Riverlane, the quantum engineering company known for its development of the world’s first operating system for error-corrected quantum computing, has announced the publication of its peer-reviewed research paper on potentially improving drug discovery and development through quantum computing; the paper was published by the Journal of Chemical Theory and Computation.
The study was written by Riverlane’s interdisciplinary Discover team composed of leading biochemists, quantum scientists, and information theorists. It describes how breakthroughs in quantum algorithms have drastically decreased the amount of time and effort required for researchers to produce useful results. The study, which focuses on the cancer growth inhibitor Ibrutinib, provides estimates of simulating progressively bigger embedding zones. As estimated by Riverlane team, the resources needed to execute these calculations in active areas of 50 orbitals and electrons have decreased from over 1,000 years to just a few days.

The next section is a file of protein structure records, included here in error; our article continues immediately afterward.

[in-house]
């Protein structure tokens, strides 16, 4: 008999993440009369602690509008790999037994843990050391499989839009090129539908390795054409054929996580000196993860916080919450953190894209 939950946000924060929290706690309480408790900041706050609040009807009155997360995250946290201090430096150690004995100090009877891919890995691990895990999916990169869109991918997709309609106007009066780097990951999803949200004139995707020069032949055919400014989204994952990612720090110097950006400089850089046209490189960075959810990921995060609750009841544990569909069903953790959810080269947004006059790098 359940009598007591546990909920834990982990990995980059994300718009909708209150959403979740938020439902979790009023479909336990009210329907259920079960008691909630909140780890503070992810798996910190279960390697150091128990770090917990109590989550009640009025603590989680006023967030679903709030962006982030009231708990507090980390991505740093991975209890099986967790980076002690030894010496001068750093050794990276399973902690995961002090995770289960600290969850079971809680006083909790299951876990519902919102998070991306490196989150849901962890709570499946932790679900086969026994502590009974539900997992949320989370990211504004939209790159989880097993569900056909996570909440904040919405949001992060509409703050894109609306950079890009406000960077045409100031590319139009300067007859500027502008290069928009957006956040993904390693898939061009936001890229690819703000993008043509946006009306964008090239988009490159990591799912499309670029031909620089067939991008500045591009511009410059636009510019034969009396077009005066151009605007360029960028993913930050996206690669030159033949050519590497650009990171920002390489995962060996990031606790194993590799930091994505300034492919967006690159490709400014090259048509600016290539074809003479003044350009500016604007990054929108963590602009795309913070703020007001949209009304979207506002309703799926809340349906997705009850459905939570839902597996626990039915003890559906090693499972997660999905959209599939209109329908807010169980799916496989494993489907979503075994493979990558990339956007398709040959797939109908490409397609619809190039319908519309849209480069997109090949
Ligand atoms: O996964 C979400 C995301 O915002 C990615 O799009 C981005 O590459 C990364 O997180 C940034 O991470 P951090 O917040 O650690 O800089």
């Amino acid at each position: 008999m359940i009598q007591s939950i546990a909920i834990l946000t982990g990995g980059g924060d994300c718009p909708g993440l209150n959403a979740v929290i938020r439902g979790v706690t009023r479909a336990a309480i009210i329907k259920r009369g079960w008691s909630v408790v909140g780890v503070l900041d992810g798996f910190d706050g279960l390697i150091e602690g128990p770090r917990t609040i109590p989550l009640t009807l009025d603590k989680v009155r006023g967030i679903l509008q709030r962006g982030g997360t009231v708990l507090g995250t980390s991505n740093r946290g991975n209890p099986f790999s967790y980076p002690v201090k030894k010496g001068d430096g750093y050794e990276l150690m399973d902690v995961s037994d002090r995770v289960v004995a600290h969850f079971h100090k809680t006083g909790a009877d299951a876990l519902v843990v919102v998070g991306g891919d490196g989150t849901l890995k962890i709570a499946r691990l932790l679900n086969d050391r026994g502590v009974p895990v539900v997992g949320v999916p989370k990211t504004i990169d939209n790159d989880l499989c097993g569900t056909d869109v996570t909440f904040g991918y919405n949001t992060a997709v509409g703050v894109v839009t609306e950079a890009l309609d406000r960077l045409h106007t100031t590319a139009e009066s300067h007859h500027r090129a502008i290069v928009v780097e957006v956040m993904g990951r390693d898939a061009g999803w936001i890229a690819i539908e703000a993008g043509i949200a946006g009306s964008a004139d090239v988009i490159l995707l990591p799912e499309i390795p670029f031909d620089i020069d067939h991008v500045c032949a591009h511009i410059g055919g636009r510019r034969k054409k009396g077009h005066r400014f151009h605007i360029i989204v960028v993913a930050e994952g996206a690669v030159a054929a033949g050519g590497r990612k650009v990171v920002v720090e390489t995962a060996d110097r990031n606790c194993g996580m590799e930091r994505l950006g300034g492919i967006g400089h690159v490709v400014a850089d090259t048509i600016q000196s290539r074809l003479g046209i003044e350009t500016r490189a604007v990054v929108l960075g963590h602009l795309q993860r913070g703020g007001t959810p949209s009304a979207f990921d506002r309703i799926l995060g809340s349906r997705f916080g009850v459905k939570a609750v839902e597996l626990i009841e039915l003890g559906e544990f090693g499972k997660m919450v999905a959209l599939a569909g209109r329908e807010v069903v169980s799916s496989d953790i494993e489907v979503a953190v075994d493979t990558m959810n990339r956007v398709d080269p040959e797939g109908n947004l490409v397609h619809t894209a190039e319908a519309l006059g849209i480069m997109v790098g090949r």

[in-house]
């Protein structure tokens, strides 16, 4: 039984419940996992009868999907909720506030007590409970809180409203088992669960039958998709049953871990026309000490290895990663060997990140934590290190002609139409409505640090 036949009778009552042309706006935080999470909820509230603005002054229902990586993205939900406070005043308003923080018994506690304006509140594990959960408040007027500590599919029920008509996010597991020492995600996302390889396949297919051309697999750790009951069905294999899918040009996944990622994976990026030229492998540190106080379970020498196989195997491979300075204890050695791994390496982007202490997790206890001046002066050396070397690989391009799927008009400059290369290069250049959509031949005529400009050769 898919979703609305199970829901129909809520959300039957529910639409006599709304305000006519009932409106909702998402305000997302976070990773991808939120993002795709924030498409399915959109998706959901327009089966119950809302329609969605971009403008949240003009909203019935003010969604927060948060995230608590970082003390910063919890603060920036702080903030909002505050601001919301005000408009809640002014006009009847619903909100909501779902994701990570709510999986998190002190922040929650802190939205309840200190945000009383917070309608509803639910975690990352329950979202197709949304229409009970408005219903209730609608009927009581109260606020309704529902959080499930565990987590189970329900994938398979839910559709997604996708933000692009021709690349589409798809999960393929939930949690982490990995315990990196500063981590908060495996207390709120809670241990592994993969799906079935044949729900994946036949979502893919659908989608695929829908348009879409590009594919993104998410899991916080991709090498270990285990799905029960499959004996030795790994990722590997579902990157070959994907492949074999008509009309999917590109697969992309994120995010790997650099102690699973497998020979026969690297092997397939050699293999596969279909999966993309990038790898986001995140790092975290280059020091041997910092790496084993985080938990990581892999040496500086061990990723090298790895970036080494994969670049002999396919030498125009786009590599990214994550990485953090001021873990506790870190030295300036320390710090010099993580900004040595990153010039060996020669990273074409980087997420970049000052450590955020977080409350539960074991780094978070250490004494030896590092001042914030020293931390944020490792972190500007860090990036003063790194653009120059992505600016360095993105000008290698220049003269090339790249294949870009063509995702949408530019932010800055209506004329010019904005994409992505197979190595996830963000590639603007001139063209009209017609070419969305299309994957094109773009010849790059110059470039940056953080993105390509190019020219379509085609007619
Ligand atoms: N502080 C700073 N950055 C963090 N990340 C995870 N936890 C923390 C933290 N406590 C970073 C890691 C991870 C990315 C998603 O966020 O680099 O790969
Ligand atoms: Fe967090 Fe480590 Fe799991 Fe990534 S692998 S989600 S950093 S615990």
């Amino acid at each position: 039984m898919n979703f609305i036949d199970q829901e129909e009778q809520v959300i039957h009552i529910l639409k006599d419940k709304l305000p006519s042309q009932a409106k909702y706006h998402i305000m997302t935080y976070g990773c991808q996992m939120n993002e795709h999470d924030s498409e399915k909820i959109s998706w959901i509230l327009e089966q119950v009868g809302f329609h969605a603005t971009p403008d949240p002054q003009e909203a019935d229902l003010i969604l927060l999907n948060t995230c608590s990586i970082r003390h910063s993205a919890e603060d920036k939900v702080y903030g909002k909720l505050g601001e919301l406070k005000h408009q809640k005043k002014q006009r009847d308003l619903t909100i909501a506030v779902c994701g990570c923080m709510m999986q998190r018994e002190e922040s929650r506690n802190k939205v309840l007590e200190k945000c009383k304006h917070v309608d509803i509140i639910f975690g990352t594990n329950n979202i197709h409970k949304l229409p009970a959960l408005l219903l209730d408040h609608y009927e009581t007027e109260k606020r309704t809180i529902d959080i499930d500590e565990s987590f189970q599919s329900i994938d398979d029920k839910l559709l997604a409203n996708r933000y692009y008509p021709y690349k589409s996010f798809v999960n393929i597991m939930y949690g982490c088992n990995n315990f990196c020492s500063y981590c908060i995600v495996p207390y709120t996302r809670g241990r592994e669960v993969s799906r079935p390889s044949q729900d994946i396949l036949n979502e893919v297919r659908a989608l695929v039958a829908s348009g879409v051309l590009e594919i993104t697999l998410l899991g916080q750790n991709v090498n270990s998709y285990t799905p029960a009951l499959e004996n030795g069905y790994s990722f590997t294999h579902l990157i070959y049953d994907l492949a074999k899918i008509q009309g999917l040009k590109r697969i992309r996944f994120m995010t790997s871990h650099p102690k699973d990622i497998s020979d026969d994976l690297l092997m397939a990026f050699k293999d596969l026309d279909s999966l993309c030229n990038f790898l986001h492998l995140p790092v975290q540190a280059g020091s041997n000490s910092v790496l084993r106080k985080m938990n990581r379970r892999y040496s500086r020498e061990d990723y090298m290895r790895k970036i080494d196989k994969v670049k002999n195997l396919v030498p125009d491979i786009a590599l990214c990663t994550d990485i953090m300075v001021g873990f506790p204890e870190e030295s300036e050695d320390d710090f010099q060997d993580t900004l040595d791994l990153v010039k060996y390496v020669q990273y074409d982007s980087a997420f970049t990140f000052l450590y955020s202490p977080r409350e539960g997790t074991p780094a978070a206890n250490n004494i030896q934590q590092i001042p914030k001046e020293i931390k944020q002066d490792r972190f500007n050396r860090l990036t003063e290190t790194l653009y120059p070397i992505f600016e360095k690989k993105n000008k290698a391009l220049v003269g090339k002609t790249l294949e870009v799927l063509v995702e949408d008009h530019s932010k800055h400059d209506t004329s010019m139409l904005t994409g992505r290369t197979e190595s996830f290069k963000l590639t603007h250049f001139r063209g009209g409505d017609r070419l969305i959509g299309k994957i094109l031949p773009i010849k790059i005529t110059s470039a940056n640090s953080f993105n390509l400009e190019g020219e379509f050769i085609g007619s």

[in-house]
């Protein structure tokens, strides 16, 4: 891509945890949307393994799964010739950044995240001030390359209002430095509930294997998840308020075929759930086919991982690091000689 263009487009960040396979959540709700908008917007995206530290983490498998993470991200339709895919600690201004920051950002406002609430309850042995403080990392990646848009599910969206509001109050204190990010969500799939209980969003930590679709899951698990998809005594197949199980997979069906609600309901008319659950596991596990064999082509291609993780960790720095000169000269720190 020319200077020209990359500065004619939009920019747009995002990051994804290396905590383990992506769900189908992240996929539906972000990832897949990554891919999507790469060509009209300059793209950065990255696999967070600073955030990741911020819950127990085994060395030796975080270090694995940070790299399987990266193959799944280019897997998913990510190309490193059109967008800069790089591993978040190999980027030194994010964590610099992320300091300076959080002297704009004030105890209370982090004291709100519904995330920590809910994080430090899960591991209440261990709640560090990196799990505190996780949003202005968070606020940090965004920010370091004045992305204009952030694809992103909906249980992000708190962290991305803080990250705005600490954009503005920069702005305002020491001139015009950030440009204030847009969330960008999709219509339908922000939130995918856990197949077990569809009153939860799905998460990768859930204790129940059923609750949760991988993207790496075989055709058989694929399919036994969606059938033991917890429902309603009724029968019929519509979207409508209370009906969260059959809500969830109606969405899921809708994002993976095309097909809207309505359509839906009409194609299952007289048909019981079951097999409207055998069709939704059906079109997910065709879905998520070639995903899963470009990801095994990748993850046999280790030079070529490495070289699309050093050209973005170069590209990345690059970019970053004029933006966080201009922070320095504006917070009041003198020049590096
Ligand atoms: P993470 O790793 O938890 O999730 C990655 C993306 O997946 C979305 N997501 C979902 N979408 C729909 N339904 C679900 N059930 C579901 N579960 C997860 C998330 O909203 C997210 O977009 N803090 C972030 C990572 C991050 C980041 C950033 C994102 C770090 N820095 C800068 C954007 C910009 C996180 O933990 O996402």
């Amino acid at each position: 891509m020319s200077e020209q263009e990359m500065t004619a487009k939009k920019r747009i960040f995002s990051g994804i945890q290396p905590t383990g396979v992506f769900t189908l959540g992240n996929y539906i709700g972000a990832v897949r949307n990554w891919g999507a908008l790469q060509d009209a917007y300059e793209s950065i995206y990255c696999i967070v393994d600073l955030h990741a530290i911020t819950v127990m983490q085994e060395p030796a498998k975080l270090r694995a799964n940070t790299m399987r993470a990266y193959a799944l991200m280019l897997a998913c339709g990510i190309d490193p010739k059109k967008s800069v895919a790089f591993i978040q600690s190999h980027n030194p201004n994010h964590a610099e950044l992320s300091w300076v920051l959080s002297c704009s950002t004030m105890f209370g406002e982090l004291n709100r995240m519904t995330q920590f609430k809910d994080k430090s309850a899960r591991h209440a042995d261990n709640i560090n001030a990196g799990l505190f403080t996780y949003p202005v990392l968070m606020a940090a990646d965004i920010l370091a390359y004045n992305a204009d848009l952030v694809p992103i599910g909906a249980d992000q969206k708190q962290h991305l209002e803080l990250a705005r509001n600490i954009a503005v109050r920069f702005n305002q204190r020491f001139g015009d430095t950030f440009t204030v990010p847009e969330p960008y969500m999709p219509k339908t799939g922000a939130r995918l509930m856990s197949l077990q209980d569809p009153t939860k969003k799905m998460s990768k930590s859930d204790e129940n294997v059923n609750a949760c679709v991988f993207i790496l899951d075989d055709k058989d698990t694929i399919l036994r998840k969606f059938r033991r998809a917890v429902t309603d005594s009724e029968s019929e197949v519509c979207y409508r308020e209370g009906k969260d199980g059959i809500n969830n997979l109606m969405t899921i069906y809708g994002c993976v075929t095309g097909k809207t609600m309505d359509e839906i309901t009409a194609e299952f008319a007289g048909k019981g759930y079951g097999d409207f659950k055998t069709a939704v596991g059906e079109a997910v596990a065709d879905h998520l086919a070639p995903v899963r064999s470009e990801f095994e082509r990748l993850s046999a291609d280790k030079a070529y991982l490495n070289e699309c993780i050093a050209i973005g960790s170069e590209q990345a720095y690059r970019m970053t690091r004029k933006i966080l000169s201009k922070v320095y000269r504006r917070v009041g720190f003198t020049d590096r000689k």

This highlights quantum’s potential to alter the pharmaceutical sector. For example, quantum could aid in the selection of prospective medications for specific treatment by determining which are more likely to be effective. The pipeline from candidate drug to the product can take up to ten years, and shortening this time frame has the potential to save billions of dollars in expenditures. Giving Boston Consulting Group estimates that quantum technology might contribute up to $80 billion to the industry’s value by 2040.
Critically, these resource savings were only attainable with an error-corrected design. While future quantum computers will be able to recreate nature on a molecular level, high error rates are today’s challenge. Hence, why Riverlane is now developing the world’s best error-correction team to help address the issue all throughout the quantum computing system.
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